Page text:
Poet Andy Craven-Griffiths, from Leeds, said there were pros and cons.
"It used to mean joint Christmas presents and never going to school on my birthday. Today it means people remember it easily but don't want to celebrate," he said.
"Of course I could hijack New Year's Eve, when everyone's celebrating anyway, but I'd know I was pretending."
The 31-year-old also shares his birthday with his adopted twin siblings who became part of their family when he was six.
Though he didn't initially like dividing what had been his special day, he has since come to appreciate it.
"Now, a little after midnight each New Year's Day, among the flurry of texts wishing me a happy new year, there are two that carry a deeper feeling, saying something like 'Happy birthday bro' or 'Happy our birthday," he added.
Charlotte Kitching, 30, said when she was younger her Valentine's Day birthday usually meant jokes about "being popular with the boys".
But as she got older, the English teacher from Swindon found love and birthdays didn't always make the best pairing.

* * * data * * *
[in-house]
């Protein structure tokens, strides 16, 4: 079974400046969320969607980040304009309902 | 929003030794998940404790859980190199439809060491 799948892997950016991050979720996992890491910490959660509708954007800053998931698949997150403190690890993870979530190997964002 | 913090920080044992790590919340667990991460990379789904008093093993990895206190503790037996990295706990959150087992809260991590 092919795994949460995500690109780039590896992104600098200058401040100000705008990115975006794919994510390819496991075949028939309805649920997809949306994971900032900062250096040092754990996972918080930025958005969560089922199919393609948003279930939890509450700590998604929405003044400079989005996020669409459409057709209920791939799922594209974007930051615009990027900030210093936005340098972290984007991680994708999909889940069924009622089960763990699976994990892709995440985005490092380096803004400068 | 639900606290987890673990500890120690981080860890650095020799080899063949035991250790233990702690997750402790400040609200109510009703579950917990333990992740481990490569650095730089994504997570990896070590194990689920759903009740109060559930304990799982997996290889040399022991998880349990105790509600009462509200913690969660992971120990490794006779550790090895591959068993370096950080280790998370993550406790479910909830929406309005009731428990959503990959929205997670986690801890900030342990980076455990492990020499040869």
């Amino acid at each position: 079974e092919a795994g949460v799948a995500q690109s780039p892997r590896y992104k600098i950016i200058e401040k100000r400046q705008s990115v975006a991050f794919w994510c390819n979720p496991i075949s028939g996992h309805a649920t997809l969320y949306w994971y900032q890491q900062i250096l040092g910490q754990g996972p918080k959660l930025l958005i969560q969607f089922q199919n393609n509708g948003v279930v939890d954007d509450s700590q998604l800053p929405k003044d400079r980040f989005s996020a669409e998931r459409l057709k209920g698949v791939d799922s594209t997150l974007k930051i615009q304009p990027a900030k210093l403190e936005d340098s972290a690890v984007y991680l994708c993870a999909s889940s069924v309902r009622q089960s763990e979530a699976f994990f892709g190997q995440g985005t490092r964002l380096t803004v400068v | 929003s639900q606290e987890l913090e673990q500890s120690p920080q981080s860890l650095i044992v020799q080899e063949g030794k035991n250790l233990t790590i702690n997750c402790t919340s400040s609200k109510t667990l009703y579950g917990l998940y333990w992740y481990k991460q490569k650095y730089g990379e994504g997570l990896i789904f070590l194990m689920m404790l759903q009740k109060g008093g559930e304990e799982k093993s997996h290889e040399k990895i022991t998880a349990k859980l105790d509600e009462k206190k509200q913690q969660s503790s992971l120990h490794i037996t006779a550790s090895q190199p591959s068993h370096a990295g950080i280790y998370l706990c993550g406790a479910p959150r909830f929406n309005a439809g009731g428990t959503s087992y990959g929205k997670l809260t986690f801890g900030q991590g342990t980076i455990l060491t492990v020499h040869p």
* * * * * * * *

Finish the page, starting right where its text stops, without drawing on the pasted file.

"Boyfriends did not see the two events as separate and inevitably, Valentine's Day was forgotten," she said.
"Coupled with the fact I would spend hours planning something romantic for my other half on 'my day', it made the day slightly underwhelming."
Rory Ling, 31, from London, has typically adopted a positive attitude to 14 February.
"Being born on Valentine's Day has some good advantages. I get to re-name it St Rory's Day in honour of myself and everyone has to send me cards," he joked.
"You also get to side-step the over-priced meals out for two in cheesy restaurants by holding a party instead."
Similarly, research technician Lucy Friend said she had always loved her Valentine's Day birthday.